Businesses that are exempt from the food control plans will either be covered by food handler guidance or a national programme. Food handler guidance will be available from the Local Authority at no cost. Those businesses that are regulated under a national programme will be required to pay a registration fee to the NZFSA, it will be in the region of $100-$150
Society will benefit from having a food regulatory regime that reduces the incidence of foodborne illness in New Zealand, and through increased compliance with existing labelling and composition standards. A reduction in the incidence of foodborne illness will reduce sickness levels, benefit employers, and contribute to improving the health of New Zealanders. Improved compliance will ensure better provision of the required consumer information. Society will also benefit from having a more efficient food regulatory programme. Generally, government charges, verification costs and compliance costs for operators who are already compliant with existing requirements should not pass on any significant costs. This will keep costs to society, in terms of food process increases, to a minimum.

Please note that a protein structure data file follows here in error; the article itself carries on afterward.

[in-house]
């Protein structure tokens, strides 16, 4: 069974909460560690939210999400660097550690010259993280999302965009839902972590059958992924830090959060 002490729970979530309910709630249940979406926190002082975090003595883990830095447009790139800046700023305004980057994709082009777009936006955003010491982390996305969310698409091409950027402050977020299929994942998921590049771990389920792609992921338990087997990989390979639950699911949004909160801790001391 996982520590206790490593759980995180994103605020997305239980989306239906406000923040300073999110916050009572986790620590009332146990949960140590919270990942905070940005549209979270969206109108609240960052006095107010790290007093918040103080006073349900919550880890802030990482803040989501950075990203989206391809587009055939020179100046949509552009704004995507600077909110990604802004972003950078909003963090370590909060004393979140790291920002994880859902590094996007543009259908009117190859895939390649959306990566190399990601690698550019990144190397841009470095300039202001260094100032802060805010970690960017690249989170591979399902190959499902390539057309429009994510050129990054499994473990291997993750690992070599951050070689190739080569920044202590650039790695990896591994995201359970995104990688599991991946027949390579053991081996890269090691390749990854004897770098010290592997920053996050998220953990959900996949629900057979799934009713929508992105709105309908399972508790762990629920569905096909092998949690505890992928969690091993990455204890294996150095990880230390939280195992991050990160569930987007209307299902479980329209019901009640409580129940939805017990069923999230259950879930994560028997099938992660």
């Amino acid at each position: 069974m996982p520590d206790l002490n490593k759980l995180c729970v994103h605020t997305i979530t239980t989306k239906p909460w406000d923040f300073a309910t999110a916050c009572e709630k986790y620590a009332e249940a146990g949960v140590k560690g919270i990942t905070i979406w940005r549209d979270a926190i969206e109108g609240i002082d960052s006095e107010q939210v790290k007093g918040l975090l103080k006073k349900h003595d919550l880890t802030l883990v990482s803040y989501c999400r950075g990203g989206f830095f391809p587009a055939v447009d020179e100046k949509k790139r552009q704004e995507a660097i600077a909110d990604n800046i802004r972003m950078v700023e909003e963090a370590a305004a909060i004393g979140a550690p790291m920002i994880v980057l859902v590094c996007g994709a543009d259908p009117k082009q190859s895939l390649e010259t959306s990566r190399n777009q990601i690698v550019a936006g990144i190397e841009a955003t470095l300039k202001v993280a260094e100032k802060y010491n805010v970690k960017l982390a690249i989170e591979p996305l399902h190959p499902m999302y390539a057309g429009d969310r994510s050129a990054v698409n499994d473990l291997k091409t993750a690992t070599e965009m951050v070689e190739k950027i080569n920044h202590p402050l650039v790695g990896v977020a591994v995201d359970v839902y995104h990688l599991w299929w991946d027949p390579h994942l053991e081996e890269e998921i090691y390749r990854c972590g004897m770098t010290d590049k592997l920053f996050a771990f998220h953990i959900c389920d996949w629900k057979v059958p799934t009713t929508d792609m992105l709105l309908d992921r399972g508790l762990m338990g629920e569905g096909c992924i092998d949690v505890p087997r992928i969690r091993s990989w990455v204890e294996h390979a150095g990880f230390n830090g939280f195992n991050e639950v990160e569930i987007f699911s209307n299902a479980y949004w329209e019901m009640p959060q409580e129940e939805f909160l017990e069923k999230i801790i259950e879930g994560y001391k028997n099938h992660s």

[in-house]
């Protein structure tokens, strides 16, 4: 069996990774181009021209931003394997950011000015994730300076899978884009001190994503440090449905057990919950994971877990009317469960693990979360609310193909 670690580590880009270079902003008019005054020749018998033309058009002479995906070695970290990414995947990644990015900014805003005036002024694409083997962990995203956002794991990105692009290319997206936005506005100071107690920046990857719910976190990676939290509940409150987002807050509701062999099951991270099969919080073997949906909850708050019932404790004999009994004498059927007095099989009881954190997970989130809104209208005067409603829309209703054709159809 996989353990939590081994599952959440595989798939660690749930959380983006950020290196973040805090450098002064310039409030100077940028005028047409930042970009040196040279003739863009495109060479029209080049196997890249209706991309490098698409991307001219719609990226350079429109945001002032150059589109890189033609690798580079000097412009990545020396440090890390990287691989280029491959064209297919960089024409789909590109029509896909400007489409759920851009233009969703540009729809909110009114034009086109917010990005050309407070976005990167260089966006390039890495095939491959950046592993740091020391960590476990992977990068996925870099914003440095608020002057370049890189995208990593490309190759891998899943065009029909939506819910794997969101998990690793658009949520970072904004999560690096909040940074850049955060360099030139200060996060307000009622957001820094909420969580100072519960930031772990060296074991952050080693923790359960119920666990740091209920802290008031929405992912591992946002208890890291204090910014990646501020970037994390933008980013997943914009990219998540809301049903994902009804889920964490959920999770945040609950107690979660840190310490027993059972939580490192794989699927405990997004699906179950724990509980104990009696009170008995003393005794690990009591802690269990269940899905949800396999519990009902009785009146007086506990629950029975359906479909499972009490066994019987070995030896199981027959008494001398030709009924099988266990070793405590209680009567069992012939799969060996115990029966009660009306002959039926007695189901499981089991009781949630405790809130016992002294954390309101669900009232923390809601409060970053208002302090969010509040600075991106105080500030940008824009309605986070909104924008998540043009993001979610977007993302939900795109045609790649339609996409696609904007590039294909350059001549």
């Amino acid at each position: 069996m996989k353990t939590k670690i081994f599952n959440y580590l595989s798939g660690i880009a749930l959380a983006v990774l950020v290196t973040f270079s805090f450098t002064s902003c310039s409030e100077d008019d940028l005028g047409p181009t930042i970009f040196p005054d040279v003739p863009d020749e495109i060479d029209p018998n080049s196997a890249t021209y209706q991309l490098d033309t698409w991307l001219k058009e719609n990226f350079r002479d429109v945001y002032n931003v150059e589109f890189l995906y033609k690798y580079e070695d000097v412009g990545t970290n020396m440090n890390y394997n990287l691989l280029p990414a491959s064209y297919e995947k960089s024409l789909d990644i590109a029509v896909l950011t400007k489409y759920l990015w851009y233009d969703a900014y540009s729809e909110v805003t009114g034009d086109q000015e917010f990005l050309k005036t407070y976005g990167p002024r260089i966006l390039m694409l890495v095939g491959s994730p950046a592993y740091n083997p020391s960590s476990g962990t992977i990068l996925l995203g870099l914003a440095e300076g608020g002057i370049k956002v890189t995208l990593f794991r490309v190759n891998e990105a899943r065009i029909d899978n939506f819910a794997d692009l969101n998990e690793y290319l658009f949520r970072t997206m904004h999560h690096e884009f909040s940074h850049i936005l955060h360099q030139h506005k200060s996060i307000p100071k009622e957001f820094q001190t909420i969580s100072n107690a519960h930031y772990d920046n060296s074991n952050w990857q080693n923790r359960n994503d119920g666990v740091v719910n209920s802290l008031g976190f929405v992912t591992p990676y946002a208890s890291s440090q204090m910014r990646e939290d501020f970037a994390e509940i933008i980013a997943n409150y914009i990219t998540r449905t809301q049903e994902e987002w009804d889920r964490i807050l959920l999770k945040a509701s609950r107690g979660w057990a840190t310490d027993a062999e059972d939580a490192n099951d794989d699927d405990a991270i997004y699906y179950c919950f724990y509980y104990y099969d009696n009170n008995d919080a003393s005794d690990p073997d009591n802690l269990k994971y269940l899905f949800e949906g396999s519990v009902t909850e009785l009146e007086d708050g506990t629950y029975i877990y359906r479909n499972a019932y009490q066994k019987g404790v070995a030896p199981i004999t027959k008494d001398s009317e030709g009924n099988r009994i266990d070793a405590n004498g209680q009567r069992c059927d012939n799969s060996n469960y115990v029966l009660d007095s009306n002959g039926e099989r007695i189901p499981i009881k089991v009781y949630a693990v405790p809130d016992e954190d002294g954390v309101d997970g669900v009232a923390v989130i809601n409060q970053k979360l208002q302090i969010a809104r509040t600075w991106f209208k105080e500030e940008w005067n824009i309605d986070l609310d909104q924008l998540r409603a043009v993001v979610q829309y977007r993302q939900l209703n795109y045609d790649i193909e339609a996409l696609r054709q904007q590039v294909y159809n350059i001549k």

Statement of consultation undertaken
The review of Domestic Food regulation began in March 2003. Subsequently, working groups, workshops and consultations were held throughout the country following the release of the first seven papers. After taking into account submissions received on all seven papers, a Position Paper was released for public discussion in February 2006. This provided a comprehensive package of proposals for the future regulatory regime and was entitled ‘NZFSA Discussion Document Paper No.1/06: Domestic Food Review Position paper’.